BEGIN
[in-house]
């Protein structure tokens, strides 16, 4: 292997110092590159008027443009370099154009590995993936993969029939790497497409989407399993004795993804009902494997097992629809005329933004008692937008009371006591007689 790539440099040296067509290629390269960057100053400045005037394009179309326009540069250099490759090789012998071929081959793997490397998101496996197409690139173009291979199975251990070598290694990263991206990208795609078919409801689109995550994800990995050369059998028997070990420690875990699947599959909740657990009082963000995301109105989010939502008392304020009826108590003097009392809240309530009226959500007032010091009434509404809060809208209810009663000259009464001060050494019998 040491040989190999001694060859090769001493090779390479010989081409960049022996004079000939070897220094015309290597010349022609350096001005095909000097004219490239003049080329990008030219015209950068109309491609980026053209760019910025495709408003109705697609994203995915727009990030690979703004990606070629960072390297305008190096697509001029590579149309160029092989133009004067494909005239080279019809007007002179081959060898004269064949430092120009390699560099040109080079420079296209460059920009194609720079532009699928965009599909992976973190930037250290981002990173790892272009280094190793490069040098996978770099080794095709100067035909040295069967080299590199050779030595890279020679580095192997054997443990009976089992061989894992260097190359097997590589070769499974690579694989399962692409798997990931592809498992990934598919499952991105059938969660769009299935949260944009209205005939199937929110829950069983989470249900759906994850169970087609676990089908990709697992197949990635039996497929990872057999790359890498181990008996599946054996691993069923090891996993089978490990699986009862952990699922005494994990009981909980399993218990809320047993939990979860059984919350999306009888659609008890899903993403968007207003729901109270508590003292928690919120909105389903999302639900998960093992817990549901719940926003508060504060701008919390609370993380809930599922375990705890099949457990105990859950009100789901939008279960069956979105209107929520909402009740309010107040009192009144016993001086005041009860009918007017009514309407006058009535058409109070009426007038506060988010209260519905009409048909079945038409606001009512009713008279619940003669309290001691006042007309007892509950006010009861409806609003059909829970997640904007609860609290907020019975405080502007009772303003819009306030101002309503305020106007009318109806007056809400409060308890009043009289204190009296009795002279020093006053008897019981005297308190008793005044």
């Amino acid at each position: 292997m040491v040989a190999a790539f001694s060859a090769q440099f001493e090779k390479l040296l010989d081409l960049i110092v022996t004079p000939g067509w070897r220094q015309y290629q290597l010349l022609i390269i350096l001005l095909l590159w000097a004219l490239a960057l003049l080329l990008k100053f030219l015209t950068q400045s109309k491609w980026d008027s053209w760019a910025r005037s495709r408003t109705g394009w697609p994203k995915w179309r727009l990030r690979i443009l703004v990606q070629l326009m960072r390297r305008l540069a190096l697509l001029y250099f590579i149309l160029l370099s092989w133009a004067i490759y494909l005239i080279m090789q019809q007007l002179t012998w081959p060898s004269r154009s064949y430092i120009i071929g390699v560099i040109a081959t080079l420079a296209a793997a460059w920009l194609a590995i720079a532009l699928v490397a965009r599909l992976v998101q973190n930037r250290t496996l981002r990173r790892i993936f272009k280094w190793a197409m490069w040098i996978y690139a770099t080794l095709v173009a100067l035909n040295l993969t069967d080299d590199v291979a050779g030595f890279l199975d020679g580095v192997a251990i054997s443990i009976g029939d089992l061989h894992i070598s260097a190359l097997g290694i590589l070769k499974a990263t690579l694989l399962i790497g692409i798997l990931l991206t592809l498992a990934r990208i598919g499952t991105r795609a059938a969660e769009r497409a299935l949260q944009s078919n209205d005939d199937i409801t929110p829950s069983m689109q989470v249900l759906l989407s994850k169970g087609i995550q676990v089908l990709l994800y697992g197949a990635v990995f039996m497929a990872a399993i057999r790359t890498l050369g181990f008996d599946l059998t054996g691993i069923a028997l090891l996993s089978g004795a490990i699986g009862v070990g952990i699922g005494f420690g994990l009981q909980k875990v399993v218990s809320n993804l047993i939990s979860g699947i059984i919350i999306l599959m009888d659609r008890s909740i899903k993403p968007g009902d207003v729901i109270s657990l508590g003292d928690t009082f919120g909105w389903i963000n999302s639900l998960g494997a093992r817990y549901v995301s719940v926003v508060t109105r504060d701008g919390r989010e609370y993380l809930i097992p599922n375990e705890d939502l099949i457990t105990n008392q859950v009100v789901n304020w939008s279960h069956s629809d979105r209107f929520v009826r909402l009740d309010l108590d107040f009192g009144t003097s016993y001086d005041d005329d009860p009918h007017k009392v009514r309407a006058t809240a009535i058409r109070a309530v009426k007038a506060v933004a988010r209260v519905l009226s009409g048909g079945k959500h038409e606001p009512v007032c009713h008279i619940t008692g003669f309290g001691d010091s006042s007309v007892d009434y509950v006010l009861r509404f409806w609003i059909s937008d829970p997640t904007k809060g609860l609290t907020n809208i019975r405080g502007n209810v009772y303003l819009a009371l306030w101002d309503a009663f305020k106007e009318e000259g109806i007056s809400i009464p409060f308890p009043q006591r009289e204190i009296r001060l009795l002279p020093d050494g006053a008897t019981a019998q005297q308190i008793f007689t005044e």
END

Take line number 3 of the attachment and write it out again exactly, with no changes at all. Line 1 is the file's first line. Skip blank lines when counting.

């Amino acid at each position: 292997m040491v040989a190999a790539f001694s060859a090769q440099f001493e090779k390479l040296l010989d081409l960049i110092v022996t004079p000939g067509w070897r220094q015309y290629q290597l010349l022609i390269i350096l001005l095909l590159w000097a004219l490239a960057l003049l080329l990008k100053f030219l015209t950068q400045s109309k491609w980026d008027s053209w760019a910025r005037s495709r408003t109705g394009w697609p994203k995915w179309r727009l990030r690979i443009l703004v990606q070629l326009m960072r390297r305008l540069a190096l697509l001029y250099f590579i149309l160029l370099s092989w133009a004067i490759y494909l005239i080279m090789q019809q007007l002179t012998w081959p060898s004269r154009s064949y430092i120009i071929g390699v560099i040109a081959t080079l420079a296209a793997a460059w920009l194609a590995i720079a532009l699928v490397a965009r599909l992976v998101q973190n930037r250290t496996l981002r990173r790892i993936f272009k280094w190793a197409m490069w040098i996978y690139a770099t080794l095709v173009a100067l035909n040295l993969t069967d080299d590199v291979a050779g030595f890279l199975d020679g580095v192997a251990i054997s443990i009976g029939d089992l061989h894992i070598s260097a190359l097997g290694i590589l070769k499974a990263t690579l694989l399962i790497g692409i798997l990931l991206t592809l498992a990934r990208i598919g499952t991105r795609a059938a969660e769009r497409a299935l949260q944009s078919n209205d005939d199937i409801t929110p829950s069983m689109q989470v249900l759906l989407s994850k169970g087609i995550q676990v089908l990709l994800y697992g197949a990635v990995f039996m497929a990872a399993i057999r790359t890498l050369g181990f008996d599946l059998t054996g691993i069923a028997l090891l996993s089978g004795a490990i699986g009862v070990g952990i699922g005494f420690g994990l009981q909980k875990v399993v218990s809320n993804l047993i939990s979860g699947i059984i919350i999306l599959m009888d659609r008890s909740i899903k993403p968007g009902d207003v729901i109270s657990l508590g003292d928690t009082f919120g909105w389903i963000n999302s639900l998960g494997a093992r817990y549901v995301s719940v926003v508060t109105r504060d701008g919390r989010e609370y993380l809930i097992p599922n375990e705890d939502l099949i457990t105990n008392q859950v009100v789901n304020w939008s279960h069956s629809d979105r209107f929520v009826r909402l009740d309010l108590d107040f009192g009144t003097s016993y001086d005041d005329d009860p009918h007017k009392v009514r309407a006058t809240a009535i058409r109070a309530v009426k007038a506060v933004a988010r209260v519905l009226s009409g048909g079945k959500h038409e606001p009512v007032c009713h008279i619940t008692g003669f309290g001691d010091s006042s007309v007892d009434y509950v006010l009861r509404f409806w609003i059909s937008d829970p997640t904007k809060g609860l609290t907020n809208i019975r405080g502007n209810v009772y303003l819009a009371l306030w101002d309503a009663f305020k106007e009318e000259g109806i007056s809400i009464p409060f308890p009043q006591r009289e204190i009296r001060l009795l002279p020093d050494g006053a008897t019981a019998q005297q308190i008793f007689t005044e």